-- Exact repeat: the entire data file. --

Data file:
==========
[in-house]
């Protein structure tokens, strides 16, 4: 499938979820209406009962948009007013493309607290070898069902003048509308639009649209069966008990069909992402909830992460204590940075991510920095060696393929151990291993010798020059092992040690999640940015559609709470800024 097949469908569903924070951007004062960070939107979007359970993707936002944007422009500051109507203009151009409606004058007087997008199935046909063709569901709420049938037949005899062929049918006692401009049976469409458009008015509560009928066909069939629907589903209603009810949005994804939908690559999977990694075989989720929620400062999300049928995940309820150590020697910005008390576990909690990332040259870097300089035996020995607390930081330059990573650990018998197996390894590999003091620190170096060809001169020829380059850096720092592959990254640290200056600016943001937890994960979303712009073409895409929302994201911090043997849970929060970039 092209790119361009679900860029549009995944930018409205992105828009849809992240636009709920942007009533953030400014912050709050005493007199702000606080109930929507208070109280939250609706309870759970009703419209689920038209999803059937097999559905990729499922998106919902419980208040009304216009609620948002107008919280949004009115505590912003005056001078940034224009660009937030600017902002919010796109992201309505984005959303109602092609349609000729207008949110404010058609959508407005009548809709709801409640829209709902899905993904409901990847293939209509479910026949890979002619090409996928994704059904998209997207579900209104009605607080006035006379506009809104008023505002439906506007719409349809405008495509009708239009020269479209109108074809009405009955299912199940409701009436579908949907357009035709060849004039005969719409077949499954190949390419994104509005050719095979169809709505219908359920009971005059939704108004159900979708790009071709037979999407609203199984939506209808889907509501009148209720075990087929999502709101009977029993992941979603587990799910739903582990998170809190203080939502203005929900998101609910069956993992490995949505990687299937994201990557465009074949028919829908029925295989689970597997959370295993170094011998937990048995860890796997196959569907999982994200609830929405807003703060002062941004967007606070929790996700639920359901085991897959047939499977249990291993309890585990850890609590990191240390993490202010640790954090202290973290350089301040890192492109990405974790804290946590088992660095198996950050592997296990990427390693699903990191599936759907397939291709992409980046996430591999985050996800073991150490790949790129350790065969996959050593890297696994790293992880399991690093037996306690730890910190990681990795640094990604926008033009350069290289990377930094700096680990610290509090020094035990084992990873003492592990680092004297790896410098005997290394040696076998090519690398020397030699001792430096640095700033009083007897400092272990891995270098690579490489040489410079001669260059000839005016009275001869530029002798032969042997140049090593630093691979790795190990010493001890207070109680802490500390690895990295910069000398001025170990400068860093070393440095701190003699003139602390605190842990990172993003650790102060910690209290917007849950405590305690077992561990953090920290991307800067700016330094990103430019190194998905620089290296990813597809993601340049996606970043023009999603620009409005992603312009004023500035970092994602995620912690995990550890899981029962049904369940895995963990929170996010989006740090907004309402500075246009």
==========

[in-house]
């Protein structure tokens, strides 16, 4: 499938979820209406009962948009007013493309607290070898069902003048509308639009649209069966008990069909992402909830992460204590940075991510920095060696393929151990291993010798020059092992040690999640940015559609709470800024 097949469908569903924070951007004062960070939107979007359970993707936002944007422009500051109507203009151009409606004058007087997008199935046909063709569901709420049938037949005899062929049918006692401009049976469409458009008015509560009928066909069939629907589903209603009810949005994804939908690559999977990694075989989720929620400062999300049928995940309820150590020697910005008390576990909690990332040259870097300089035996020995607390930081330059990573650990018998197996390894590999003091620190170096060809001169020829380059850096720092592959990254640290200056600016943001937890994960979303712009073409895409929302994201911090043997849970929060970039 092209790119361009679900860029549009995944930018409205992105828009849809992240636009709920942007009533953030400014912050709050005493007199702000606080109930929507208070109280939250609706309870759970009703419209689920038209999803059937097999559905990729499922998106919902419980208040009304216009609620948002107008919280949004009115505590912003005056001078940034224009660009937030600017902002919010796109992201309505984005959303109602092609349609000729207008949110404010058609959508407005009548809709709801409640829209709902899905993904409901990847293939209509479910026949890979002619090409996928994704059904998209997207579900209104009605607080006035006379506009809104008023505002439906506007719409349809405008495509009708239009020269479209109108074809009405009955299912199940409701009436579908949907357009035709060849004039005969719409077949499954190949390419994104509005050719095979169809709505219908359920009971005059939704108004159900979708790009071709037979999407609203199984939506209808889907509501009148209720075990087929999502709101009977029993992941979603587990799910739903582990998170809190203080939502203005929900998101609910069956993992490995949505990687299937994201990557465009074949028919829908029925295989689970597997959370295993170094011998937990048995860890796997196959569907999982994200609830929405807003703060002062941004967007606070929790996700639920359901085991897959047939499977249990291993309890585990850890609590990191240390993490202010640790954090202290973290350089301040890192492109990405974790804290946590088992660095198996950050592997296990990427390693699903990191599936759907397939291709992409980046996430591999985050996800073991150490790949790129350790065969996959050593890297696994790293992880399991690093037996306690730890910190990681990795640094990604926008033009350069290289990377930094700096680990610290509090020094035990084992990873003492592990680092004297790896410098005997290394040696076998090519690398020397030699001792430096640095700033009083007897400092272990891995270098690579490489040489410079001669260059000839005016009275001869530029002798032969042997140049090593630093691979790795190990010493001890207070109680802490500390690895990295910069000398001025170990400068860093070393440095701190003699003139602390605190842990990172993003650790102060910690209290917007849950405590305690077992561990953090920290991307800067700016330094990103430019190194998905620089290296990813597809993601340049996606970043023009999603620009409005992603312009004023500035970092994602995620912690995990550890899981029962049904369940895995963990929170996010989006740090907004309402500075246009």